by Matthew Van Dongen Hamilton Spectator
LRT trains moving along King Street East in this artist conception. Without a signed contract next year, the contentious project could become an election football. – City of Hamilton
Publicly run or not, Hamilton’s $1-billion LRT is behind schedule and a construction contract won’t be awarded before either of next year’s elections, say project officials.
Does that delay matter? It depends who you ask.
Councillors meet Friday to discuss the position of Metrolinx — a reluctant yes — on the city’s request to let the HSR run a provincially funded light rail transit line in Hamilton.
Metrolinx has given the city until Jan. 24 to make a final decision. It also warned pursuing a city-run LRT would mean a four- or five-month redo of an already completed request for qualifications process.
But no matter what the decision, it’s already too late to meet the original goal of signing a contract next summer and starting early construction work by the end of 2018, confirmed Metrolinx LRT spokesperson Jamie Robinson.
“It takes about a year from (RFP) release to financial close and we’re not going to get the RFP out in this calendar year,” he said. Both Robinson and city LRT point person Paul Johnson nonetheless said “major construction” remains a possibility sometime in 2019.
But without a signed contract next year, the contentious project could become an election football for both provincial and municipal candidates, said Coun. Lloyd Ferguson. The provincial vote is set for next June, while the next city election is in October.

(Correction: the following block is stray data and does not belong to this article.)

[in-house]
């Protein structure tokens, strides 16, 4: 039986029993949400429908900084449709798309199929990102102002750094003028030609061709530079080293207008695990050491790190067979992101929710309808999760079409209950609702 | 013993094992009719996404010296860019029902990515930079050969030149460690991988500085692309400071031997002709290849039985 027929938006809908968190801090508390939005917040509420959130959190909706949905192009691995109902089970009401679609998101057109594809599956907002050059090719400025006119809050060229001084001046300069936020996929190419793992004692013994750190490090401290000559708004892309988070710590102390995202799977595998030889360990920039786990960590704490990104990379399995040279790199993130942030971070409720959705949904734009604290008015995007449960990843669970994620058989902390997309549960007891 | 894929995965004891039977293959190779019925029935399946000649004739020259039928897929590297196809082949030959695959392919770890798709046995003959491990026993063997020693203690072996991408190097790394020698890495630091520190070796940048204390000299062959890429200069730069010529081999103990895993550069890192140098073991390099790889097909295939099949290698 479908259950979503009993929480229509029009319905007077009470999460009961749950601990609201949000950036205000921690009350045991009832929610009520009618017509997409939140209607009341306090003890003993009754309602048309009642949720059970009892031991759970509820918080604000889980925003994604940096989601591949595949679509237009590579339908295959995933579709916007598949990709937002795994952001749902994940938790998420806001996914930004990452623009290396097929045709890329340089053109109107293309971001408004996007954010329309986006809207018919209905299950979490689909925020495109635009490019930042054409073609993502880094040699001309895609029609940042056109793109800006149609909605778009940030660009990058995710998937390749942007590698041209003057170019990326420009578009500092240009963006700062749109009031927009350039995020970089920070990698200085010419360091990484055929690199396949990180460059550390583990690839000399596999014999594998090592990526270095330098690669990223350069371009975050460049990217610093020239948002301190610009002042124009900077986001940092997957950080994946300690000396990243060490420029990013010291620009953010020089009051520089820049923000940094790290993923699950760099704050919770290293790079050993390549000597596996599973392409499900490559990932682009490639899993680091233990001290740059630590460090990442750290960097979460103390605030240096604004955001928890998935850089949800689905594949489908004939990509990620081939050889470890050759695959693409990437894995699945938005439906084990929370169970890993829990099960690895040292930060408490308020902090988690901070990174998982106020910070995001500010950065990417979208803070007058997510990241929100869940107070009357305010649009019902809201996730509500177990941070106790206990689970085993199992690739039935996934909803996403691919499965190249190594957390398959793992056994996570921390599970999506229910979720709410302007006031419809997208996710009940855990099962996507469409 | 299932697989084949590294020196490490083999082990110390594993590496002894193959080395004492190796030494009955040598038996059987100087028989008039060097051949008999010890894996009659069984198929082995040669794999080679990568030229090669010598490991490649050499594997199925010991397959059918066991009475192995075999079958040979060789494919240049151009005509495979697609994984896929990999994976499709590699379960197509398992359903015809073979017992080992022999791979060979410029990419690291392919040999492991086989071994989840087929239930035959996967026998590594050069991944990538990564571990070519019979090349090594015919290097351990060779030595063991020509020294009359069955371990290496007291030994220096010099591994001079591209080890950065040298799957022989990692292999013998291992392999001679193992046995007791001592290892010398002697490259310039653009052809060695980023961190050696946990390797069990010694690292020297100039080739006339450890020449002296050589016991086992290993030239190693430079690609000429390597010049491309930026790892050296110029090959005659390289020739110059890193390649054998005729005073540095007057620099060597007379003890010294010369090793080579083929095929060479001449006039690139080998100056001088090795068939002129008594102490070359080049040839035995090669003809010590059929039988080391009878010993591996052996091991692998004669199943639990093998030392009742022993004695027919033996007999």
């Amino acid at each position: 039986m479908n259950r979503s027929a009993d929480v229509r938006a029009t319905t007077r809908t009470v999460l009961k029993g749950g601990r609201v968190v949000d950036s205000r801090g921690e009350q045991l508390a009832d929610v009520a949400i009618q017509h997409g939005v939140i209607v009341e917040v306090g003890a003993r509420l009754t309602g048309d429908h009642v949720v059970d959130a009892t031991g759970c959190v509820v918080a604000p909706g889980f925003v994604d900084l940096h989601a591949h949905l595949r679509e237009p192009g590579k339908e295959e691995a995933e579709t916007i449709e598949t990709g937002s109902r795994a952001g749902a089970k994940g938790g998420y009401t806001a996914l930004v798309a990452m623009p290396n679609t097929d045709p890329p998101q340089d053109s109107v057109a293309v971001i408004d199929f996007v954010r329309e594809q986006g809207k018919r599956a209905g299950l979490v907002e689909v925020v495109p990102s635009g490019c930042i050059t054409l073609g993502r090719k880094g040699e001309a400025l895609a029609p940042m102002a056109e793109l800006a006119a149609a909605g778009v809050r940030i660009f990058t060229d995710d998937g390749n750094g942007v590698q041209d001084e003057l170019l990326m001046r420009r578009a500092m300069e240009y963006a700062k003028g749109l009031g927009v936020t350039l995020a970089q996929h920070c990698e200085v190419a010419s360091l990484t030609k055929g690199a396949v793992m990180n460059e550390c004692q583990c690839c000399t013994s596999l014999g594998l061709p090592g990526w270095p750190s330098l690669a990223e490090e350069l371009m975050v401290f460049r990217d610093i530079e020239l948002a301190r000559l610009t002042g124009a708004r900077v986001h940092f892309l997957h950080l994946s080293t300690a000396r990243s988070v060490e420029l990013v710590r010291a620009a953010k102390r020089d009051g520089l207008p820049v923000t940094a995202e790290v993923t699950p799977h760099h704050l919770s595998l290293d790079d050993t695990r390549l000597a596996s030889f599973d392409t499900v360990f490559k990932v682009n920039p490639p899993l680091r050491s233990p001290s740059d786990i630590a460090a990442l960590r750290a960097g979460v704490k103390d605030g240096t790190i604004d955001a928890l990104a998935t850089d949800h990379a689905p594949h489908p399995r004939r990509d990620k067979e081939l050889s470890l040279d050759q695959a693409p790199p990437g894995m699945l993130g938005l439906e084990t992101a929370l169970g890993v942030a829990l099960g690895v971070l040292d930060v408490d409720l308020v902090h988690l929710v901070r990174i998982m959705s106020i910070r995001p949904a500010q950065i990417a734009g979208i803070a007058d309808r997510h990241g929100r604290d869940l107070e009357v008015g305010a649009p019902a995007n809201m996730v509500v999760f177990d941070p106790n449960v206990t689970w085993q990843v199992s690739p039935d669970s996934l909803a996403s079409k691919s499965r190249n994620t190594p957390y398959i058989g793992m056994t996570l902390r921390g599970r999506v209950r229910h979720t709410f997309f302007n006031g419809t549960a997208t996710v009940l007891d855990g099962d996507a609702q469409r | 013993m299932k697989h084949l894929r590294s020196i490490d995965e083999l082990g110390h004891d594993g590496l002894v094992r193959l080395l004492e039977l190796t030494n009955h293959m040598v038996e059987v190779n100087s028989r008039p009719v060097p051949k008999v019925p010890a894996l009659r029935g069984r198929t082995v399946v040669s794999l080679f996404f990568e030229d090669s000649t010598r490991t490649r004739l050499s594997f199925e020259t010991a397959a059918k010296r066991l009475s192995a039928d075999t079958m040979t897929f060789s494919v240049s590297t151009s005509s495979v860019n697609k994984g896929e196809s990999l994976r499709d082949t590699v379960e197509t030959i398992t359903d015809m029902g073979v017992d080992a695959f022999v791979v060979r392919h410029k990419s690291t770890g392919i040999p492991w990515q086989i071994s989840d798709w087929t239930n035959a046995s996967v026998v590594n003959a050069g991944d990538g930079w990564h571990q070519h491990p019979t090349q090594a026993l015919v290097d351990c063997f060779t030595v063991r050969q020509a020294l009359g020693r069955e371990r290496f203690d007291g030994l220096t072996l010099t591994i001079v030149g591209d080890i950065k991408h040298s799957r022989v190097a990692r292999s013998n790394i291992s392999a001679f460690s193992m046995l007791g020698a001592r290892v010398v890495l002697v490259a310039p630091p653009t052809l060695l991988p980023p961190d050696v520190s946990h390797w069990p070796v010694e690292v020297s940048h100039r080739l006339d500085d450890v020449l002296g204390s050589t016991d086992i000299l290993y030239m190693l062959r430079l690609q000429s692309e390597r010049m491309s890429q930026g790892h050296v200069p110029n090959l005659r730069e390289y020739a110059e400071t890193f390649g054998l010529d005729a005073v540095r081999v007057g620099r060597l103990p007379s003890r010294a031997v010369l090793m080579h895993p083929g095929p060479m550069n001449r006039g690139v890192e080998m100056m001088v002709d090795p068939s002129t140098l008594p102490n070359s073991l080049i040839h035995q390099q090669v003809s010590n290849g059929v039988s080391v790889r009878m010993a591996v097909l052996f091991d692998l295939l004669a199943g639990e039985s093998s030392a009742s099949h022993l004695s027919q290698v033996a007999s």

“That scares the living daylights out of me,” said Ferguson, who voted against requesting public LRT operations in August in part because of his concerns about project delays. “It puts the project at risk.”
Coun. Terry Whitehead, on the other hand, argues the original schedule is now largely “irrelevant” because all three major provincial political parties have committed to the promised transit funding for Hamilton.
“We have those commitments … why do we need to rush through this?” said the Mountain councillor, who added he wants a “far more detailed” staff report on local LRT operational costs and potential savings before making a decision.
“What we do now carves out the structure of our transit system for generations to come.”
Supporters and opponents of LRT have parsed the supportive statements of party leaders in different ways.
Progressive Conservative Leader Patrick Brown came to Hamilton last year and promised to support the $1-billion LRT project — if that’s what council wants.
“If the mayor and council have stated very clearly that’s where they want the provincial partnership to be, that’s where it will be,” he said, spurring celebration among LRT fans.
But detractors prefer to point to his followup statement: “If the mayor and council say they want that investment to be in another transportation project, then it’s incumbent on the province to be flexible on what is the clear municipal will.”
Interestingly, two local councillors who both oppose LRT are also running against each other in Flamborough-Glanbrook in the looming provincial election.
Flamborough Coun. Judi Partridge announced her candidacy for the Liberals earlier this year, and while she remains personally opposed to the LRT project she will respect the will of council.
Mountain Coun. Donna Skelly, who will run for the Progressive Conservatives, said Tuesday she still thinks LRT is the “wrong project” for Hamilton and added she is pleased Brown has promised to “keep that transit money in Hamilton.”
The union for city bus drivers, meanwhile, issued a statement Tuesday hailing the Metrolinx decision to allow consideration of a HSR-run LRT as a “huge step forward in the fight to keep transit public.”
But ATU Local 107 also slammed the province and its transit agency for using “fear-mongering and misinformation” as a “threat” to try to get the city to back down from its support for publicly-run LRT.